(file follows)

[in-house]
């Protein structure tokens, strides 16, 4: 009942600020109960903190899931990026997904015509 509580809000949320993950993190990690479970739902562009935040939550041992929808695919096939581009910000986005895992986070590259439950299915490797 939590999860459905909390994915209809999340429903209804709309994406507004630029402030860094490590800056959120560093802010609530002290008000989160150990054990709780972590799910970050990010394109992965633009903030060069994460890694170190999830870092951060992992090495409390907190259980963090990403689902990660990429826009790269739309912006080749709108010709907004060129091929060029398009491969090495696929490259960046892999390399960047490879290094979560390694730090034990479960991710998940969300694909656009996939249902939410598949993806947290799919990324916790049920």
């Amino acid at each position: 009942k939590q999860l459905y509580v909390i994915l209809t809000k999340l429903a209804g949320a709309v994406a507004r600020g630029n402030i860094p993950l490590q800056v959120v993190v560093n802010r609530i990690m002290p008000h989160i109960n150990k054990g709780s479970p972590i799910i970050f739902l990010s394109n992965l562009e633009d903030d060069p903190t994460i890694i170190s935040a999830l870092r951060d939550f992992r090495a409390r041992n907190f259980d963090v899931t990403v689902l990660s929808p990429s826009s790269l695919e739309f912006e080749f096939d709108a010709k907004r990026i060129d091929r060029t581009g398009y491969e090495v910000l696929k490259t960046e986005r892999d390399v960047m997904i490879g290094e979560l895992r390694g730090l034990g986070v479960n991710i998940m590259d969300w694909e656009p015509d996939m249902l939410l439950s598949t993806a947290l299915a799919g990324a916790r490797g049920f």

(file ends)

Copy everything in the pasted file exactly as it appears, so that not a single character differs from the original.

[in-house]
């Protein structure tokens, strides 16, 4: 009942600020109960903190899931990026997904015509 509580809000949320993950993190990690479970739902562009935040939550041992929808695919096939581009910000986005895992986070590259439950299915490797 939590999860459905909390994915209809999340429903209804709309994406507004630029402030860094490590800056959120560093802010609530002290008000989160150990054990709780972590799910970050990010394109992965633009903030060069994460890694170190999830870092951060992992090495409390907190259980963090990403689902990660990429826009790269739309912006080749709108010709907004060129091929060029398009491969090495696929490259960046892999390399960047490879290094979560390694730090034990479960991710998940969300694909656009996939249902939410598949993806947290799919990324916790049920």
């Amino acid at each position: 009942k939590q999860l459905y509580v909390i994915l209809t809000k999340l429903a209804g949320a709309v994406a507004r600020g630029n402030i860094p993950l490590q800056v959120v993190v560093n802010r609530i990690m002290p008000h989160i109960n150990k054990g709780s479970p972590i799910i970050f739902l990010s394109n992965l562009e633009d903030d060069p903190t994460i890694i170190s935040a999830l870092r951060d939550f992992r090495a409390r041992n907190f259980d963090v899931t990403v689902l990660s929808p990429s826009s790269l695919e739309f912006e080749f096939d709108a010709k907004r990026i060129d091929r060029t581009g398009y491969e090495v910000l696929k490259t960046e986005r892999d390399v960047m997904i490879g290094e979560l895992r390694g730090l034990g986070v479960n991710i998940m590259d969300w694909e656009p015509d996939m249902l939410l439950s598949t993806a947290l299915a799919g990324a916790r490797g049920f």